I am assigned as a reviewer of an article for IEEE TNNLS (computer science), but unfortunately, I would be super busy during the week of the deadline. In fact, I need to submit a paper and also two postdoc applications during the same week.

I'm already trying to do as much as I can before that week, but it'd make things much easier (with better quality) if I can postpone the review at least for two more days. So, I like to know if it looks unprofessional to ask the editor for that extension and whether it'd damage my review performance/reputation in that journal?

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    A two day extension is almost nothing compared to the significant work of finding a new reviewer. I would just ask (in fact I've done so multiple times). They won't put you on a blacklist for such a reasonable request. – Roland Mar 30 '19 at 20:59
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    Yes, you can I have asked an editor to extend the review and he did it, there is no worries. – user103209 Mar 30 '19 at 23:33
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    I never ask. I submit my reviews whenever I have time. – Prof. Santa Claus Mar 31 '19 at 2:17
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    @Prof.SantaClaus I may do that when I become a professor as big as Santa is! :D – Bob Mar 31 '19 at 11:11

Getting a review in two days late for a journal article is pretty common. I wouldn't worry about anything less than being a week late. For conferences, deadlines can be tighter, but 2 days is nothing. Ideally you would let the editor know your review will be a couple of days late, but even if you didn't, it is not the end of the world.


I wouldn't even ask. Just "tell".

Send a short email saying you will send the review a week later (more time than needed, don't want to come back in 2 days again). Don't phrase the email in a manner that requires a response from the editor--tell, don't ask (cut the back and forth chatter).

If the editor wants/needs to pull the paper, he will do so. But it's very unlikely he will. But just let him do what he does.

In addition, I would be practical and do a simple review. I love doing extensive murder board reviews. But you need to concentrate on your own stuff. There is probably an 80-20 rule where you can give 80% of the key improvements with 20% of the text and parsing time. In particular, if you are recommending rejection, I would be economical with your time and not investment much in improvement recommendations.

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    "Ask" will be interpreted as "tell" and is far more polite. – Bob Brown Mar 31 '19 at 2:14
  • @BobBrown: I don't mind asking, but should I also apologize for the inconvenience? ;) – Bob Mar 31 '19 at 2:27
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    @Babak - You can add that sentence in the same formally-ask, but in-reality-tell email. But that's just a politeness gesture. In reality, there is nothing in here to feel apologetic for. :) – 299792458 Mar 31 '19 at 5:35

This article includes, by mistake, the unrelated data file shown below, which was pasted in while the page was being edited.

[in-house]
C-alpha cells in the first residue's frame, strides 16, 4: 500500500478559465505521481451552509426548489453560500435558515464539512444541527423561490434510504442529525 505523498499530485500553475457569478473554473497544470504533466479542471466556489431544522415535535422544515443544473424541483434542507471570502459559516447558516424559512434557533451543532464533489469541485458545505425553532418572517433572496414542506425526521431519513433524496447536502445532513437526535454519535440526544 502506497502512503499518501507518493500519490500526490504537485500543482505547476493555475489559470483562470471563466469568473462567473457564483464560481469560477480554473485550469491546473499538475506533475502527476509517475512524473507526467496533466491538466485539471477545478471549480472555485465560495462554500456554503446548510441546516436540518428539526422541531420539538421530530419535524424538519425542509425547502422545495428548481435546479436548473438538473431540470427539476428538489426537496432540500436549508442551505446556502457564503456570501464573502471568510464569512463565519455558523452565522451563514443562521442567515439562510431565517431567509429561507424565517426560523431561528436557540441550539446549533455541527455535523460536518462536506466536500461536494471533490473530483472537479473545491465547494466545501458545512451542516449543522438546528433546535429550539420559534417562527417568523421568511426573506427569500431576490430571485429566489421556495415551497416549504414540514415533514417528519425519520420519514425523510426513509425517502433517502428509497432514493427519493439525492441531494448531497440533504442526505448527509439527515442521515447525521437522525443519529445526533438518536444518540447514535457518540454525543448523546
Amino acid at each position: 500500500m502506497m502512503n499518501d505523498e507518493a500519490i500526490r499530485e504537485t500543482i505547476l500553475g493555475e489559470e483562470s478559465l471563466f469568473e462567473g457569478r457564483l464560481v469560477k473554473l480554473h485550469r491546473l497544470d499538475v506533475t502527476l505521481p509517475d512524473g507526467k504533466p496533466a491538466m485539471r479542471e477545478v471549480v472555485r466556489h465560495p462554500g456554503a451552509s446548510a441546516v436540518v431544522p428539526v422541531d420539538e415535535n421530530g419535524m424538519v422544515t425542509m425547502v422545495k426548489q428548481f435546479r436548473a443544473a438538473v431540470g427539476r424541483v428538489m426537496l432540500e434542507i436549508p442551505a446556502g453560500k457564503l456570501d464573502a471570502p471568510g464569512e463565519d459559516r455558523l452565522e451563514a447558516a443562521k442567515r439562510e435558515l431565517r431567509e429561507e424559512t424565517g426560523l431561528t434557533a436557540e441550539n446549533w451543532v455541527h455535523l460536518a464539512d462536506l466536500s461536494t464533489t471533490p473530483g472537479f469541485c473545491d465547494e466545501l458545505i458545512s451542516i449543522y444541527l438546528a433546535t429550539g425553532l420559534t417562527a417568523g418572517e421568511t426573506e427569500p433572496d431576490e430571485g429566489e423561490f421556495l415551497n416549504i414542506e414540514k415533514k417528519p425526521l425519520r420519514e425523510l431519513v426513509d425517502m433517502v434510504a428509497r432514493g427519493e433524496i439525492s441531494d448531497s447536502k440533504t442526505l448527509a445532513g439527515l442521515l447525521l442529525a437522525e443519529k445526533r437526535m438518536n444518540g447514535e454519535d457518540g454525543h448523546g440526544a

• @Babak If you like, but don't make a big deal of it. You are still "telling," after all. The point is to do so politely. – Bob Brown Mar 31 '19 at 13:14

When I ask for an extension, I usually ask for a substantial one, i.e. one week not just 2 days. This way, if I need more than 2 days for some unforeseen reason I don’t have to ask for another extension. Moreover if the editor is really tight she/he can negotiate down to 2 days and everybody is happy.

Dear editor, Due to unforeseen circumstances I can only guarantee submission of my report by[deadline+1 week]. I trust this firm new submission date is acceptable to the Journal.

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    As an editor, I want people to ask for only what they need. – jakebeal Mar 31 '19 at 20:10
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    @jakebeal so do I but I would rather not deal with people asking for a 2-day extension every 2nd day: I'm more interested in a firm deadline than a moving one. – ZeroTheHero Mar 31 '19 at 21:00
  • @jakebeal People know only a subjective probability distribution of the time they need, not a specific value. Which quantile (or other statistic) do you want them to ask? It seems reasonable that if someone expects the review to take 2 days on average, there's still a 1/5 chance that it will take 1 week, and in that case the editor might like them to ask for the week directly. – JiK Apr 1 '19 at 9:23
  • @jakebeal I was also advised, and now practice, asking for approximately max(3days, X*30%) more extra time, rounded to the nearest week, if I estimated I needed X time to finish, to give myself a small buffer and avoid asking twice. So two days are likely to become a week, a week 10 days, and 3 months (very extensive revision, happened once) 4 months. I will, if I can, submit sooner, but I'll also be very happy if I realize I underestimated and can now actually still finish at a reasonable pace rather than forgoing sleep for the last 3 days before the submission. – penelope Apr 1 '19 at 13:14
  • @ZeroTheHero Actually, I'd still prefer to have somebody give me their honest estimate and then bug them again if they don't deliver. At least I know I've got their attention, rather than being shuffled into the "don't have to think about it this week" pile, which is likely to lead to asking for another week the next week. – jakebeal Apr 1 '19 at 14:32

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